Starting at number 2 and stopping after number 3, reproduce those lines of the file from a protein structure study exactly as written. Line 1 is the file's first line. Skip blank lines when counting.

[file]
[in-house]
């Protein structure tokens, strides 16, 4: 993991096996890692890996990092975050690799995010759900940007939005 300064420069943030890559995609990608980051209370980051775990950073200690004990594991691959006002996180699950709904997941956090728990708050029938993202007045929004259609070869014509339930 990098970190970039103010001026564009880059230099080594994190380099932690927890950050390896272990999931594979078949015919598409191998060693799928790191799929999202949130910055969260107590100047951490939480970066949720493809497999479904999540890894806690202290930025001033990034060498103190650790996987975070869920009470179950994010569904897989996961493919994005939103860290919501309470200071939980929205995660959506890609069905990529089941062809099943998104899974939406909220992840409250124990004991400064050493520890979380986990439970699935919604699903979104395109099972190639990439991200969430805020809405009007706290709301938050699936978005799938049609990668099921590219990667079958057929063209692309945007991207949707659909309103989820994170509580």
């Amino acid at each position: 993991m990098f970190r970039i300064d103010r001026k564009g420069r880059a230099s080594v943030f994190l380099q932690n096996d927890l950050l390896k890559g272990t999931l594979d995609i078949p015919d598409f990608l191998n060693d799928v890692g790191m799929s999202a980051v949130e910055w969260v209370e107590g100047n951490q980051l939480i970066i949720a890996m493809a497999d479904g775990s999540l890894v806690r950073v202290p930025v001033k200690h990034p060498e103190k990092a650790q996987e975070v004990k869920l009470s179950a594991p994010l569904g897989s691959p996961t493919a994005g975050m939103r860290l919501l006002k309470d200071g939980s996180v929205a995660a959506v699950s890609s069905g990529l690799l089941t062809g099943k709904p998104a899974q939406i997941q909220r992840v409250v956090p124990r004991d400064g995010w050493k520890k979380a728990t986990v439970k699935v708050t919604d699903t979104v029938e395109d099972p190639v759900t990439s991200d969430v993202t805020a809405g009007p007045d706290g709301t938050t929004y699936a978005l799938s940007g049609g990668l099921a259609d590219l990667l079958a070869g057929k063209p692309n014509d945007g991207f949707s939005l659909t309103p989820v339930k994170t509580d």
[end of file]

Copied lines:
């Protein structure tokens, strides 16, 4: 993991096996890692890996990092975050690799995010759900940007939005 300064420069943030890559995609990608980051209370980051775990950073200690004990594991691959006002996180699950709904997941956090728990708050029938993202007045929004259609070869014509339930 990098970190970039103010001026564009880059230099080594994190380099932690927890950050390896272990999931594979078949015919598409191998060693799928790191799929999202949130910055969260107590100047951490939480970066949720493809497999479904999540890894806690202290930025001033990034060498103190650790996987975070869920009470179950994010569904897989996961493919994005939103860290919501309470200071939980929205995660959506890609069905990529089941062809099943998104899974939406909220992840409250124990004991400064050493520890979380986990439970699935919604699903979104395109099972190639990439991200969430805020809405009007706290709301938050699936978005799938049609990668099921590219990667079958057929063209692309945007991207949707659909309103989820994170509580």
């Amino acid at each position: 993991m990098f970190r970039i300064d103010r001026k564009g420069r880059a230099s080594v943030f994190l380099q932690n096996d927890l950050l390896k890559g272990t999931l594979d995609i078949p015919d598409f990608l191998n060693d799928v890692g790191m799929s999202a980051v949130e910055w969260v209370e107590g100047n951490q980051l939480i970066i949720a890996m493809a497999d479904g775990s999540l890894v806690r950073v202290p930025v001033k200690h990034p060498e103190k990092a650790q996987e975070v004990k869920l009470s179950a594991p994010l569904g897989s691959p996961t493919a994005g975050m939103r860290l919501l006002k309470d200071g939980s996180v929205a995660a959506v699950s890609s069905g990529l690799l089941t062809g099943k709904p998104a899974q939406i997941q909220r992840v409250v956090p124990r004991d400064g995010w050493k520890k979380a728990t986990v439970k699935v708050t919604d699903t979104v029938e395109d099972p190639v759900t990439s991200d969430v993202t805020a809405g009007p007045d706290g709301t938050t929004y699936a978005l799938s940007g049609g990668l099921a259609d590219l990667l079958a070869g057929k063209p692309n014509d945007g991207f949707s939005l659909t309103p989820v339930k994170t509580d």